What happens, conceptually speaking, when imports are introduced to a competitive domestic market? At a recent Dialogue with the Fed lecture, B. Ravikumar, senior vice president and deputy director of research, explored potential gains (and losses) from trade.
He explained how in a hypothetical domestic steel market, there is a maximum level of producer surplus and consumer surplus. So, he asked, what’s trade going to do? He asked the audience to imagine there are foreign competitors who are willing to sell steel at a lower price than observed in the domestic market.
“The quantity that’s going to be purchased on the market would no longer be equal to the crossing point of the demand and supply curve,” he said.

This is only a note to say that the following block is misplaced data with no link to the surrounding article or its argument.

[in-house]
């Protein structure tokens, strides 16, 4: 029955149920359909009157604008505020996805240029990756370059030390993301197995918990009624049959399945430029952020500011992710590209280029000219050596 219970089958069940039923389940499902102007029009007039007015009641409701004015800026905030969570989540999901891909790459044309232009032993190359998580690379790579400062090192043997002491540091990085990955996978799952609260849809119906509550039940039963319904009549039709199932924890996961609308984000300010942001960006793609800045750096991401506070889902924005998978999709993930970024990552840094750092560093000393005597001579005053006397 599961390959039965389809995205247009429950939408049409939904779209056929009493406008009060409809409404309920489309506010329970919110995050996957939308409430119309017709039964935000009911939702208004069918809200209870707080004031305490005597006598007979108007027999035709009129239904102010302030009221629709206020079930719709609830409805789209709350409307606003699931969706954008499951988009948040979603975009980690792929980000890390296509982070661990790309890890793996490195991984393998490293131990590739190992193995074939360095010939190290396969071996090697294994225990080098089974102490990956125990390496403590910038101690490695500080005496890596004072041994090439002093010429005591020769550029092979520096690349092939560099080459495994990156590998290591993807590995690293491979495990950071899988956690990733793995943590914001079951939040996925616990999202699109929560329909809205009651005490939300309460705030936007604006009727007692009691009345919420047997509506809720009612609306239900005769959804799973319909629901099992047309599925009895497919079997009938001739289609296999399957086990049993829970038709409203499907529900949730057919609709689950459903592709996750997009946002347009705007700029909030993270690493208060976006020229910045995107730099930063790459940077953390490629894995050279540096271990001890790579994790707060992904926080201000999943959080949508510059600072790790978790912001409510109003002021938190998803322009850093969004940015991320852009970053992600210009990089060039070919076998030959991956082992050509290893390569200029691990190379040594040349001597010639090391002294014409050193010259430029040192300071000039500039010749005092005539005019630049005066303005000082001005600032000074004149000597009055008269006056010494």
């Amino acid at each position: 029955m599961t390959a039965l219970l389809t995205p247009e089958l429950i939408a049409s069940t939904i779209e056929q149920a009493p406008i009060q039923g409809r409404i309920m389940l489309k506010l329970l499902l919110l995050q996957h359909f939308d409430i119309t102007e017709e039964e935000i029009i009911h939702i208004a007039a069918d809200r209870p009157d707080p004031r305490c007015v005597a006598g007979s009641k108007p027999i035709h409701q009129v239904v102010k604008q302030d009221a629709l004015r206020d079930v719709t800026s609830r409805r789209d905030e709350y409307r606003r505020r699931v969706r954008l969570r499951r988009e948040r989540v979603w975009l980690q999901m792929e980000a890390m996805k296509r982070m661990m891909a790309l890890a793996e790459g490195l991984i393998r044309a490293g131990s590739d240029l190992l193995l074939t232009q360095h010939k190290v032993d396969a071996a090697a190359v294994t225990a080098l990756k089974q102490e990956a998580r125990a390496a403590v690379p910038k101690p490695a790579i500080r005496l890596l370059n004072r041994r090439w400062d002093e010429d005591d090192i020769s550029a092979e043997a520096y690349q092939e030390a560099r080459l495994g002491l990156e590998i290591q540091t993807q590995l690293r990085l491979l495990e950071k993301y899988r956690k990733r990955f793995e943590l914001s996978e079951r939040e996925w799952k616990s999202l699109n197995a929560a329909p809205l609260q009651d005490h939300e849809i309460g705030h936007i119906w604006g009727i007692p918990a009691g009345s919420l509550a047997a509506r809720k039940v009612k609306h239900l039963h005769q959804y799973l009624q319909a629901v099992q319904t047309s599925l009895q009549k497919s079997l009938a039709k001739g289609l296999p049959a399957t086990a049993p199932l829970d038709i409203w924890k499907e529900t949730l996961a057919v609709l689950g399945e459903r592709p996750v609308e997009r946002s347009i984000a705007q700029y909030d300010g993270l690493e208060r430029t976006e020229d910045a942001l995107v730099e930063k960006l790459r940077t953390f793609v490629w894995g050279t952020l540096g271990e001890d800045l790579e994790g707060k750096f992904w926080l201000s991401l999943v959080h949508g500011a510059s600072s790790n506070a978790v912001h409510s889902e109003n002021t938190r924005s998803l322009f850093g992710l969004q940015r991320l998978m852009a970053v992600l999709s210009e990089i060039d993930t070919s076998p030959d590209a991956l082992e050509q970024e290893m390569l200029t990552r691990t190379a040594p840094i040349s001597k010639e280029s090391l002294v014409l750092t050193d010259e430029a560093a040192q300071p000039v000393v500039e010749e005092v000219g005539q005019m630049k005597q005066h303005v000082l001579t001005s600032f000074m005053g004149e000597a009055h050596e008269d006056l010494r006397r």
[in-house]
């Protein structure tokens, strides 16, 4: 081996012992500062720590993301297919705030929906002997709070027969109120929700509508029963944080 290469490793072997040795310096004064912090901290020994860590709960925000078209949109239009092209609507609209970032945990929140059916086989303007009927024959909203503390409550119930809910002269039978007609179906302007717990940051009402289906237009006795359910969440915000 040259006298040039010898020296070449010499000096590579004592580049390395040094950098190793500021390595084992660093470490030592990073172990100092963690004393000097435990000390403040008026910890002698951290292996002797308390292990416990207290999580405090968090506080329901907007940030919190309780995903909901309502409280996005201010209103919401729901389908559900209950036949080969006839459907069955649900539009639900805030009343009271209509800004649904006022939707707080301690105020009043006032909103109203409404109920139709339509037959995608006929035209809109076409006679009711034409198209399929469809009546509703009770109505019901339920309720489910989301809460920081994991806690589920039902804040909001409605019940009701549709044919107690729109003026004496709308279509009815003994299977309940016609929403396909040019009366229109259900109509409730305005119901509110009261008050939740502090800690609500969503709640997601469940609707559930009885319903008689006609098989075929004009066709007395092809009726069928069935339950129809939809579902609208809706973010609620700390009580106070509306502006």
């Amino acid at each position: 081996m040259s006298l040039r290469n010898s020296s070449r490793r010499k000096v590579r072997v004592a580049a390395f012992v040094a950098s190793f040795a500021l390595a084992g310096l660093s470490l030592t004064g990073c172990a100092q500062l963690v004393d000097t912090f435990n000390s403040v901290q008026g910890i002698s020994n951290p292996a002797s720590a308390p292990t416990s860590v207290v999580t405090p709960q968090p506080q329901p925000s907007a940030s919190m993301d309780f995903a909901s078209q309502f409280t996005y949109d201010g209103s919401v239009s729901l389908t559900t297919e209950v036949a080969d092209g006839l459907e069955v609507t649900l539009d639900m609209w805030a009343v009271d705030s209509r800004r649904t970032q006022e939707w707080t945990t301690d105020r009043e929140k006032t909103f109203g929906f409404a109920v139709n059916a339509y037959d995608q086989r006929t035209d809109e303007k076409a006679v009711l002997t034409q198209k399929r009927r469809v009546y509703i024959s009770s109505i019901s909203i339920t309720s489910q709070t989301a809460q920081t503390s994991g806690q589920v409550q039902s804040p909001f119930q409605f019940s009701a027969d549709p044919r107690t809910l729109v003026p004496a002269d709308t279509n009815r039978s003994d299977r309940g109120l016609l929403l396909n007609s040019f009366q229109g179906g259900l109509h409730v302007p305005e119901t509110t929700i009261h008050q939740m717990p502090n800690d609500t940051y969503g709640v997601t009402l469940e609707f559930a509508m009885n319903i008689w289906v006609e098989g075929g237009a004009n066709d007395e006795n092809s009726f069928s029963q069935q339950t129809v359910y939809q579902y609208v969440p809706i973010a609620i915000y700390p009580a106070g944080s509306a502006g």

Some producers “get lost” in the process, he noted. “It’s all these producers who used to have a marginal cost of production which is higher than what’s available to me on the world market. They can no longer be in business because the consumers would rather buy the steel from outside that’s at a lower price compared to steel from the inside that’s at a higher price.”
But, he said, the introduction of imports allows for overall gains as result of opening up the market. Although the area he refers to as producer surplus shrinks, the total area of producer and consumer surplus increases. “There is some redistribution possibility to make everyone better off.”